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These Are the Best Sport Illustrated Features of All Time

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Kurt Warner with Sports Illustrated executives (Colleen Hayes/USA Network/NBCU Photo Bank via Getty Images)
Kurt Warner with Sports Illustrated executives (Colleen Hayes/USA Network/NBCU Photo Bank via Getty Images)

 

Sports Illustrated recently celebrated its 60th anniversary. In celebration of its storied tenure, the magazine republished, in full, its best stories to ever hit the presses. Reading all of them would be a major homework assignment, so RealClearLife has selected 10 of our favorites for you below. Enjoy.

“Yogi” by Roy Blount Jr.

Originally published in the April 2, 1984, issue, this profile of New York Yankees baseball legend Yogi Berra would come to define his legacy after his death at age 90 in 2014. Blount Jr. explores the popular aphorisms (example: “It ain’t over ’til it’s over”) that helped bolster Yogi’s lore. Read it here.

Catcher Yogi Berra #8 of the New York Yankees poses for a portrait during Spring Training circa 1950's in St. Petersburg, Florida. (Kidwiler Collection/Diamond Images/Getty Images)
Catcher Yogi Berra #8 of the New York Yankees poses for a portrait during Spring Training circa 1950’s in St. Petersburg, Florida. (Kidwiler Collection/Diamond Images/Getty Images)

 

 

“Hut-Two-Three … Ugh” by George Plimpton

The feature was one of Plimpton’s most memorable, and it would morph into a book and later, a film entitled Paper Lion starring Alan Alda. The second in a three-part series, the article (originally published in the September 14, 1964, issue) chronicles Plimpton’s brief career as the scrimmage quarterback for the Detroit Lions. Read Plimpton’s piece here.

Author George Plimpton confers with Alan Alda on the set of the 1968 comedy Paper Lion, a film adaptation of Plimpton's best-selling book. (Bettmann/Getty Images)
Author George Plimpton confers with Alan Alda on the set of the 1968 comedy Paper Lion, a film adaptation of Plimpton’s best-selling book. (Bettmann/Getty Images)

 

 

“Pure Heart” by William Nack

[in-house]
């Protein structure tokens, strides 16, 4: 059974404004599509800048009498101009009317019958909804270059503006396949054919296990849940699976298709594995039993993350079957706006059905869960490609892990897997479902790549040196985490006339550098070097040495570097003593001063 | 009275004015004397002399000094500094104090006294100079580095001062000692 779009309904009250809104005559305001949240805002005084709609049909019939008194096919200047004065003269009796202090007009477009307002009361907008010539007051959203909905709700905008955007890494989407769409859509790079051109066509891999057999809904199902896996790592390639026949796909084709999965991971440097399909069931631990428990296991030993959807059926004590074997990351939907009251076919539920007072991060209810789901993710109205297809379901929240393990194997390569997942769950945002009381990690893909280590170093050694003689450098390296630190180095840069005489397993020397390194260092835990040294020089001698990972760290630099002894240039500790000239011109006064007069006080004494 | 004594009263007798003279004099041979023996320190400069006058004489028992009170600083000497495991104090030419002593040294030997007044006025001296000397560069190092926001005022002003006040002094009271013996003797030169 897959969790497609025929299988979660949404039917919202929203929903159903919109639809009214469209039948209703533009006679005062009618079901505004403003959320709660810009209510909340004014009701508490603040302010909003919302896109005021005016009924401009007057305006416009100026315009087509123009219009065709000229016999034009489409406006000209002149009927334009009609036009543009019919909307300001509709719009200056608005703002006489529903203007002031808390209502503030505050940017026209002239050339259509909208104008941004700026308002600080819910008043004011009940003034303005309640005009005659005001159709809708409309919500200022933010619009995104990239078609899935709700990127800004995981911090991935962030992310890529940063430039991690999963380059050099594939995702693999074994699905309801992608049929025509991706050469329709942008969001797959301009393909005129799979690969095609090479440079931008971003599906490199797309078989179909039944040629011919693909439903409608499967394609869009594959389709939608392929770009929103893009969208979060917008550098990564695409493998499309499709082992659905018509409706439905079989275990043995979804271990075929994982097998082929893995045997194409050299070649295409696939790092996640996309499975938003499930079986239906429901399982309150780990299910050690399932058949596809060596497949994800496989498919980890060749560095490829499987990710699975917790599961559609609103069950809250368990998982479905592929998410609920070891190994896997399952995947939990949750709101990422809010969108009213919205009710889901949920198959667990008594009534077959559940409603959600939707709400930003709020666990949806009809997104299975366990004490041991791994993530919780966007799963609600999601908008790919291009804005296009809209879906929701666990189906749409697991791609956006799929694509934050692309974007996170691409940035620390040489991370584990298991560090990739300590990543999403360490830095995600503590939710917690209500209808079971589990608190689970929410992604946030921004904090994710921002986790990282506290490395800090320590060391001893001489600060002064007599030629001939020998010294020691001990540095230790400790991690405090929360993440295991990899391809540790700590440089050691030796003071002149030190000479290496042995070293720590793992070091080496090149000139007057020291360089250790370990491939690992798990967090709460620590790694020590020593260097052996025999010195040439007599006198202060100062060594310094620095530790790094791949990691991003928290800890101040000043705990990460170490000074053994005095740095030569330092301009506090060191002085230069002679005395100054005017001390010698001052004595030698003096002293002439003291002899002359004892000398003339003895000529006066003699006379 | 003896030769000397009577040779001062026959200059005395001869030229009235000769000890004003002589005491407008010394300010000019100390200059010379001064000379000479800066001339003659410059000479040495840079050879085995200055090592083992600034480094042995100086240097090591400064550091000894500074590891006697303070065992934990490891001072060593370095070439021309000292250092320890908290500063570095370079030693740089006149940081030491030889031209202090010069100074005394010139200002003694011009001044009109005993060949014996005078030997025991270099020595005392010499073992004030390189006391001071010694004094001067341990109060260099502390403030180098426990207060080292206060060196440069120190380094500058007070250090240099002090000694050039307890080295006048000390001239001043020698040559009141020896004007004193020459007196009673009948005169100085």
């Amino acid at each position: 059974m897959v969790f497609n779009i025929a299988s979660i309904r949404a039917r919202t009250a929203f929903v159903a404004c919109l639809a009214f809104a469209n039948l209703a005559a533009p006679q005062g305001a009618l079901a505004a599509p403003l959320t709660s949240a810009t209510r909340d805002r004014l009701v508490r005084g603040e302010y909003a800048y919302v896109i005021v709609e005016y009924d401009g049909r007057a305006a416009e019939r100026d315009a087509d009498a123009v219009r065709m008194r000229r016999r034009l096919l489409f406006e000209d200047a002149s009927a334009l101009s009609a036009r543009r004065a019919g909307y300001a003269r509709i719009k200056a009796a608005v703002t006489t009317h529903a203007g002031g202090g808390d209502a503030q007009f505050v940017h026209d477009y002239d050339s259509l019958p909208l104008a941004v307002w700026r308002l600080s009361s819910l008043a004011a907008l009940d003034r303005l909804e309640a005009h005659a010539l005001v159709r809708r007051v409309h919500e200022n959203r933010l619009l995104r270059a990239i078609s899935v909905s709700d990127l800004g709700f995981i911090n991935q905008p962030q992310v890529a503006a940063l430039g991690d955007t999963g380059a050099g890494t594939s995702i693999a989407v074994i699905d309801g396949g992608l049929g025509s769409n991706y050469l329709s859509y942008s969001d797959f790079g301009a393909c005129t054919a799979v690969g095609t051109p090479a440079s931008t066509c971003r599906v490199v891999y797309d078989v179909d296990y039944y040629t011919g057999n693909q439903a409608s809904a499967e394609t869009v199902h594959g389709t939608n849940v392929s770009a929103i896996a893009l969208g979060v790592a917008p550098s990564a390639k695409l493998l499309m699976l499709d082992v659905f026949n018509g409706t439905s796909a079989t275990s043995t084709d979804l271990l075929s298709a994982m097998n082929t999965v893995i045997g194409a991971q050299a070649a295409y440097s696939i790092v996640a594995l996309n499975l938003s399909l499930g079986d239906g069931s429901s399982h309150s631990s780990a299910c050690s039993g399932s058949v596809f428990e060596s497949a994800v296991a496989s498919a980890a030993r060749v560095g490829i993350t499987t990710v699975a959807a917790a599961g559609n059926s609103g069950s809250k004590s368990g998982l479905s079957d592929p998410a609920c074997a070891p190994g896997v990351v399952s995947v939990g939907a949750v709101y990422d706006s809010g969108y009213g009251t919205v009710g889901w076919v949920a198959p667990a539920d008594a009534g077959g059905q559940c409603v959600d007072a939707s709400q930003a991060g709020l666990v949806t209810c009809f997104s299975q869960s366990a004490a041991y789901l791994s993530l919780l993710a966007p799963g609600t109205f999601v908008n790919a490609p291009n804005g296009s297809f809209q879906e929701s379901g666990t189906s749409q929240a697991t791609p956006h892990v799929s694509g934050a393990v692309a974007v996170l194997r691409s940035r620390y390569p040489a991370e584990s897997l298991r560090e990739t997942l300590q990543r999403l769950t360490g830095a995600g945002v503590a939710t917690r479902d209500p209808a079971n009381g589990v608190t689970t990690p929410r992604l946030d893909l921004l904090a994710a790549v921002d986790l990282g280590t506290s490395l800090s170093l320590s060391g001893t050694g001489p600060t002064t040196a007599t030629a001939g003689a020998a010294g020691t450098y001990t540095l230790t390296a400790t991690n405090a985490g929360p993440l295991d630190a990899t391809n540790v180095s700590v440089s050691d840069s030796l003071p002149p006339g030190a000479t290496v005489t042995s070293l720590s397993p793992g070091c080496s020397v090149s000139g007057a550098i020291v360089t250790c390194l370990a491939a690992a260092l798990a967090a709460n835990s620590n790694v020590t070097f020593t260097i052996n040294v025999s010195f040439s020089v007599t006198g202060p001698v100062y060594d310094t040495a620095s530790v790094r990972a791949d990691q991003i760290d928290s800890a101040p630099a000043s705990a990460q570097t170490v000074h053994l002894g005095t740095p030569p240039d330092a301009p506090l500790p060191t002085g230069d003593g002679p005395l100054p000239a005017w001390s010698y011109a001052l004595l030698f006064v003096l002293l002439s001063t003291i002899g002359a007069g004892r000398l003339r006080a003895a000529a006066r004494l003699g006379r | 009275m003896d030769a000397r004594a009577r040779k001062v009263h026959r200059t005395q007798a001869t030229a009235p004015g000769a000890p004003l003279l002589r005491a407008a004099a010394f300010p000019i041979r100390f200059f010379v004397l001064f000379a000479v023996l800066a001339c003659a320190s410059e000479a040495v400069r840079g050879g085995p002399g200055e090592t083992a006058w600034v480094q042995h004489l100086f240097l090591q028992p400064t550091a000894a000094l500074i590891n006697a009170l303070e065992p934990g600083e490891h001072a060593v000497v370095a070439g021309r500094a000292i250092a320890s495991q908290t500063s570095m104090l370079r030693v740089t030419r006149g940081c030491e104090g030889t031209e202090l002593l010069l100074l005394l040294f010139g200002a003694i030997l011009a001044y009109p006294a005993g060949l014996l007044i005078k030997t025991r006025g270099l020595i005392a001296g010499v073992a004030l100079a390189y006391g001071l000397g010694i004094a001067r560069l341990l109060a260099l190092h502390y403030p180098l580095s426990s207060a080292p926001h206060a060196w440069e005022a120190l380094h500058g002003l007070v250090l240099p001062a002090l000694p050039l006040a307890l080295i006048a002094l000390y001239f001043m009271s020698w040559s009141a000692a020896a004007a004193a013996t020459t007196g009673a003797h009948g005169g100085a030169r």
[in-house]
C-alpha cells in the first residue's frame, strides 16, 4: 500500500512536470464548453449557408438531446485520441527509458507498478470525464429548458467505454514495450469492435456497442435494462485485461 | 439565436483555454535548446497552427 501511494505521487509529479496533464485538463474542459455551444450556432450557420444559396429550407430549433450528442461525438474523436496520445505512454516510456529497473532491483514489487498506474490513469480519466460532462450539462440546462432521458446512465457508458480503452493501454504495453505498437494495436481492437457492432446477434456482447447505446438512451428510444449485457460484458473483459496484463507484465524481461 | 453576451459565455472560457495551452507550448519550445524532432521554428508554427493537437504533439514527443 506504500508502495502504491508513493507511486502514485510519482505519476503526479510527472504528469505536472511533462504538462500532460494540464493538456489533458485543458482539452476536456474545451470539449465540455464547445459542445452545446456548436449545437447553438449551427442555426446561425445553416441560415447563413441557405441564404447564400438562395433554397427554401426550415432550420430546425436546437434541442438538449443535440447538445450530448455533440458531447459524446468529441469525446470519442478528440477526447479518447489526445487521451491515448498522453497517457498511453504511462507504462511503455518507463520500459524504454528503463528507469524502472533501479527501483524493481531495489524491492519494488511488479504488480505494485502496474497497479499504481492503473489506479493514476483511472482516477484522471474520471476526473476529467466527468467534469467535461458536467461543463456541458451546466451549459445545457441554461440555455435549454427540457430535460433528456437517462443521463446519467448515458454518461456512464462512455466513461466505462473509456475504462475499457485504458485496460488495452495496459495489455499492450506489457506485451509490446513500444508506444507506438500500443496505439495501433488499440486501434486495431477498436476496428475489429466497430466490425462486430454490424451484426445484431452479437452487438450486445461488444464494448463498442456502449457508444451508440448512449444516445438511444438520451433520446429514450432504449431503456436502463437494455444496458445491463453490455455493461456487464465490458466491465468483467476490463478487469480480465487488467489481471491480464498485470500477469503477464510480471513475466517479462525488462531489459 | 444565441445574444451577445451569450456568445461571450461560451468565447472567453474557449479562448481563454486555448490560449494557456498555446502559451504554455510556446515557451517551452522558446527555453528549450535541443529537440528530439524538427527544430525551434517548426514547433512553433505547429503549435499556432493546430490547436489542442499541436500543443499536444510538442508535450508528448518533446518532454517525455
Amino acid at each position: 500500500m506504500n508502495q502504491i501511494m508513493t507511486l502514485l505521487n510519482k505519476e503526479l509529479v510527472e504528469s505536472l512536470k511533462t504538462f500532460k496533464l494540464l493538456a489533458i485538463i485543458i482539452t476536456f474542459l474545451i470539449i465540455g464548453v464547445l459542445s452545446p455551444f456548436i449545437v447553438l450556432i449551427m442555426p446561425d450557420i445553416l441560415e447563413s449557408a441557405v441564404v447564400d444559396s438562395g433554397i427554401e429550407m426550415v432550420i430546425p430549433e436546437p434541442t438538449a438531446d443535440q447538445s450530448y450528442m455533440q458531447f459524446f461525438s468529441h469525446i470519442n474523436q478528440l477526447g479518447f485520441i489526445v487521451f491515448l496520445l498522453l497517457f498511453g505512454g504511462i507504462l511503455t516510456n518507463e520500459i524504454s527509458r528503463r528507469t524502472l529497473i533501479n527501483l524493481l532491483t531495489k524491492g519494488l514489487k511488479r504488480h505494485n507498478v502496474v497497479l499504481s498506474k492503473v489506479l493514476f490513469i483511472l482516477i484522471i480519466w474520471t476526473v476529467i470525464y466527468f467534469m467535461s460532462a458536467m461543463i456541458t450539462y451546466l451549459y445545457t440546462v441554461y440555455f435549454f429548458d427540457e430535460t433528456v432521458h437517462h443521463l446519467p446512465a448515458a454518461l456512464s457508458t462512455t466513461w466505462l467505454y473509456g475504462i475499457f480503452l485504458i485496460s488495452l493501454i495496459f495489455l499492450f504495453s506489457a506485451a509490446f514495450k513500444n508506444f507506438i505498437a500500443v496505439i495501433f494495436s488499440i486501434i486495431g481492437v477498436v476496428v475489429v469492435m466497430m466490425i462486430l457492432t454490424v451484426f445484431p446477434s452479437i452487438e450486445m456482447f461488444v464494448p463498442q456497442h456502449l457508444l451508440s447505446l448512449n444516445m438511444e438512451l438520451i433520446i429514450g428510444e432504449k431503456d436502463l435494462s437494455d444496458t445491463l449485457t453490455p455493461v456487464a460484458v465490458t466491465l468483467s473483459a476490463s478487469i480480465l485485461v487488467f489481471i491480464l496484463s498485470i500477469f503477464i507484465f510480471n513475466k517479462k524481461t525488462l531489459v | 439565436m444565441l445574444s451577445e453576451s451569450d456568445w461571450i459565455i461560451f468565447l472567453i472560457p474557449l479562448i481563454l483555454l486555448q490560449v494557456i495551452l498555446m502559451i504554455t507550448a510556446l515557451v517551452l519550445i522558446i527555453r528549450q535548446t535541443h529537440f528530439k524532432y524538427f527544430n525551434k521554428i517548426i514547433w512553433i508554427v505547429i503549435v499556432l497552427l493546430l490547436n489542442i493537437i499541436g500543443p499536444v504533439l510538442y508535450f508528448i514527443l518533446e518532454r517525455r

In 1973, Secretariat became the first racehorse in 25 years to win the Triple Crown. In Nack’s story, which originally ran in the June 4, 1990, issue, the writer reflects on the horse’s historic life—shortly after it was euthanized. Find it here.

Portrait of racehorse Secretariat running in field. (George Silk/The LIFE Images Collection/Getty Images)
Portrait of racehorse Secretariat running in field (George Silk/The LIFE Images Collection/Getty Images)

 

 

“The Smell Of Death Was In The Air” by Mark Kram

First published in the July 27, 1970, issue, this profile of daredevil Karl Wallenda is a story of overcoming adversity and a triumphant, never-quit attitude. Kram met up with a then 65-year-old Wallenda, who was preparing to cross a wire 750 feet above a gorge. Read it here.

Karl Wallenda, patriarch of the Flying Wallendas tightrope troupe, walks a tightrope across the Tallulah Gorge, as an audience of 35,000 look on. (Bettmann / Contributor)
Karl Wallenda, patriarch of the Flying Wallendas tightrope troupe, walks a tightrope across the Tallulah Gorge, as an audience of 35,000 look on. (Bettmann/Contributor)

 

 

“A Different Drummer” by John Papanek

Unequivocally among the top basketball players of all time, Kareem Abdul-Jabbar was a superstar on the court and mercurial when off it. Papanek’s profile, written at the height of Abdul-Jabbar’s career and in the midst of his record-setting sixth MVP-winning season, helped shape the towering superstar’s image. Originally published in the March 31, 1980, issue, the article let Abdul-Jabbar come “out of his shell.” You’ll find the full Papanek piece here.

Los Angeles Lakers' center Kareem Abdul-Jabbar #33 jumps for a layup during a game against the Denver Nuggets circa the 1980's in Denver, Colorado. (Focus on Sport/Getty Images)
Los Angeles Lakers’ center Kareem Abdul-Jabbar #33 jumps for a layup during a game against the Denver Nuggets circa the 1980’s in Denver, Colorado. (Focus on Sport/Getty Images)